Shayda – a film about spousal abuse in immigrant communities

8/10

Summary

Shayda FILM REVIEW

Shayda is an immigrant Iranian in Australia hiding from her abusive husband at a women’s refuge. GARY STEEL reports on a sobering film.

If the subject matter of this incredibly, intensely cinema verité portrayal of an Iranian woman and her six-year-old daughter on the run from an abusive husband wasn’t so gruelling, I would have been tempted to award it a 10/10 rating. Truth is, it’s hard to find anything resembling “entertainment value” in Shayda, and even its fleeting moments of joy are quickly sent packing.

Which is, I realise, kind of the point. Loosely based on filmmaker Noora Niasari’s own experiences as an Iranian immigrant to Australia, she brilliantly captures the pervasive stress and frequent rising panic of fearing for her own life as well as that of her sweet child Mona. I’m sure that Niasari was very deliberate, also, in implicating Australia, a so-called “civilized” society that – despite efforts to the contrary – seemingly offers little protection from the kind of stone-age patriarchy that is still prevalent in Iran.

 


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Iranian-French actor Zar Amir Ebrahimi is utterly brilliant, and totally convincing, as Mona’s mother, Shayda. She’s beautiful and graceful and such a caring mother, but her eyes are haunted by her predicament, in which she finds herself in a women’s shelter with her child and having to fight for custody of Mona, even though her husband has raped and threatened to kill her (or even take her back to Iran, where she would likely be murdered). It’s impossible to even imagine such a predicament and even the relatively mundane social and domestic scenes in the refuge are packed with tension, because they could be discovered by one of the abusive males at any moment.

The film is intensely personal, rather than making any great political or societal points. For all intents and purposes, we are Shayda and/or her daughter during the movie, feeling their fear and their struggle to find a solution to the interim situation in which they’re stuck. And every time there’s a slight tension release – a chance for the characters to dance or simply have a bit of fun – you just know that there are going to be consequences. And in Shayda’s case, she can’t even consort with former friends and relatives and members of her own community, because so many of them favour the man. Even phone conversations with Shayda’s own mother in Iran confirm that she thinks Shayda should go back to her husband Hossein (who is convincingly threateningly played by sometime standup comic Osamah Sami!)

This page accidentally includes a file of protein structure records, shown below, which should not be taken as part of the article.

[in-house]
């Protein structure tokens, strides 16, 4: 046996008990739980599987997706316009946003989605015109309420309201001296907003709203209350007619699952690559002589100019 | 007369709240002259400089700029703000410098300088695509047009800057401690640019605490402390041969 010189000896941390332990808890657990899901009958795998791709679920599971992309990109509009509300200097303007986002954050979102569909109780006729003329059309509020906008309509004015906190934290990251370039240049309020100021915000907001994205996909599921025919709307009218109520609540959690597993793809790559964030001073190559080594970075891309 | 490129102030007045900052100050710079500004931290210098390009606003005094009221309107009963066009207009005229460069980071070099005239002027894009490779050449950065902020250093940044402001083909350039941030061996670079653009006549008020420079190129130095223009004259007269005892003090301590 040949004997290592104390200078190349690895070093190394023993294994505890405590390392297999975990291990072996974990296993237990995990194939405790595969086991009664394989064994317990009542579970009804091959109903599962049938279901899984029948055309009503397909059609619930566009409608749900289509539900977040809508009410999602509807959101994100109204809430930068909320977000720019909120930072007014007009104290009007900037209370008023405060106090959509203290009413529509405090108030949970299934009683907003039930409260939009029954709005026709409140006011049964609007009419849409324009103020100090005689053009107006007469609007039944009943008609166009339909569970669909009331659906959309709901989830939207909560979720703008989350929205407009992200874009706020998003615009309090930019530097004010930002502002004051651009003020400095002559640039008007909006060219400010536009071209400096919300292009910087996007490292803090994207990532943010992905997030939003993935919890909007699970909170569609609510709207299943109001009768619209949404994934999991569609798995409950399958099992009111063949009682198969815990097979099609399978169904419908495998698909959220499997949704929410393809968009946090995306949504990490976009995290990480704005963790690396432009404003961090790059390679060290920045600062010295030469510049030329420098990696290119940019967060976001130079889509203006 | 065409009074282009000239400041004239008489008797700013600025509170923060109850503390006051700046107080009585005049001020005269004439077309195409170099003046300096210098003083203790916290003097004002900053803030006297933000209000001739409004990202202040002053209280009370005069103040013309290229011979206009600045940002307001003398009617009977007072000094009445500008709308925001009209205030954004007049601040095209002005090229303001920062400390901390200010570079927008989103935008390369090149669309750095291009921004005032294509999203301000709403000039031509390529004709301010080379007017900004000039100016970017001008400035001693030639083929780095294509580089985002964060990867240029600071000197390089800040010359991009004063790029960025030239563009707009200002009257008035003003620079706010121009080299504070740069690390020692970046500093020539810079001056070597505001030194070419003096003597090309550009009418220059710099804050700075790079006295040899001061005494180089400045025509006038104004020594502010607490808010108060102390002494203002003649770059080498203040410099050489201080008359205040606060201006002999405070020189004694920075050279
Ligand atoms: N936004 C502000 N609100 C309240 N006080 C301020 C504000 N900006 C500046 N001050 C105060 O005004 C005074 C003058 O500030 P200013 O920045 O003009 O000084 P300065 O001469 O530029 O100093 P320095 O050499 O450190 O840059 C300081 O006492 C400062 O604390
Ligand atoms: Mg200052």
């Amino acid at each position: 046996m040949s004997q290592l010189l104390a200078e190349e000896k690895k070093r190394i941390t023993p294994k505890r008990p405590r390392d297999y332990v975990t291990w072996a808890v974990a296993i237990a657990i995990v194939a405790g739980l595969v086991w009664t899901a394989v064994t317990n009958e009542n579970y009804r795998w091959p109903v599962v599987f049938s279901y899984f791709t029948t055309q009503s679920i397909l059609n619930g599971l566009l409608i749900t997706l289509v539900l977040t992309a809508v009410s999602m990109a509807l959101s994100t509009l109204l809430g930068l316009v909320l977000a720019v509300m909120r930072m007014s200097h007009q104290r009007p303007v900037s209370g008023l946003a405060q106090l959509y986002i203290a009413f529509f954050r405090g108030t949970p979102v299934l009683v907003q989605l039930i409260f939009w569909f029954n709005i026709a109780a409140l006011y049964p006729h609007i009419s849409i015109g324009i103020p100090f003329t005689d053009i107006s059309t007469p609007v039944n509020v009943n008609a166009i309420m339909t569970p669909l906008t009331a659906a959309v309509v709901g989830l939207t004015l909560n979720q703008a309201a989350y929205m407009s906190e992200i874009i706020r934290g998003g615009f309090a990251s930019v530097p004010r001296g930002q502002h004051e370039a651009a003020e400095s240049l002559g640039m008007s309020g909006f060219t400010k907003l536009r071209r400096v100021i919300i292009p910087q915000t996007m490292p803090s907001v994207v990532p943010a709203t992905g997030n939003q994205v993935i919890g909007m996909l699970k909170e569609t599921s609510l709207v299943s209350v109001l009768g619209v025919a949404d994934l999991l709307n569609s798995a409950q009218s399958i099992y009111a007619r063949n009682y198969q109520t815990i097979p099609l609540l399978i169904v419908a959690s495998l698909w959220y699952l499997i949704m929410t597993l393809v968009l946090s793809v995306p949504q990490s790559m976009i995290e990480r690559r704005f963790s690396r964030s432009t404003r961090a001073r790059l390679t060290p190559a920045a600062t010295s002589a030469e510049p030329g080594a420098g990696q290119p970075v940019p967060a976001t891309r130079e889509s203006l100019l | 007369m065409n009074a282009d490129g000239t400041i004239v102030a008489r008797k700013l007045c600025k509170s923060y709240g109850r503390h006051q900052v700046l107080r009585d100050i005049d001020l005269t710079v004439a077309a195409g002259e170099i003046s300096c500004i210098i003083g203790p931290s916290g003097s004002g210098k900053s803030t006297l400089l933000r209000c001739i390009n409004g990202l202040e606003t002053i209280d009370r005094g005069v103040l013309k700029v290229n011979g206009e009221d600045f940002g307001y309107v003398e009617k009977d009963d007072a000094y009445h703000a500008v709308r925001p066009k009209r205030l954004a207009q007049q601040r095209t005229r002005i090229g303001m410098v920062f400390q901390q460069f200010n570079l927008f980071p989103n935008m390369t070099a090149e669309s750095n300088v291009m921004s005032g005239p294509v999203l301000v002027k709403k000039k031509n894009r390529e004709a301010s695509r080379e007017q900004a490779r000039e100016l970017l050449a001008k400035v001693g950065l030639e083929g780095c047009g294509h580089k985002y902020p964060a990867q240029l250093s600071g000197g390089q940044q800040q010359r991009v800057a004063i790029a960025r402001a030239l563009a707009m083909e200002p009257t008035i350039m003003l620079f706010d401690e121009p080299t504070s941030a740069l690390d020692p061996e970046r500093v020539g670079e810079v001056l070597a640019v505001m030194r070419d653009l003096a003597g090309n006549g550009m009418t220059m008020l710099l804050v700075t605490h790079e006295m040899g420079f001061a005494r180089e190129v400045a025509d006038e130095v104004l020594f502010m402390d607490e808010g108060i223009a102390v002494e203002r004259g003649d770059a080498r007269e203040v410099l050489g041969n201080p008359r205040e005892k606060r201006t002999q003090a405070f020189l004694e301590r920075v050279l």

Shayda is an excellent portrait of a mother under unbelievable stress, but I fear that the very people who need to see the film – the ones who fail to understand the utterly precarious situation a woman often finds herself in as the result of spousal and cultural conditioning – won’t do so. In other words, it risks preaching to the congregation.

Having said that, it’s a worthy endeavour and hopefully, it will provide further ammunition for the vulnerable and victimised to make their case for better protection. And yes, it’s a damn good film.

+ Shayda screens at independent cinemas from 26 October.  

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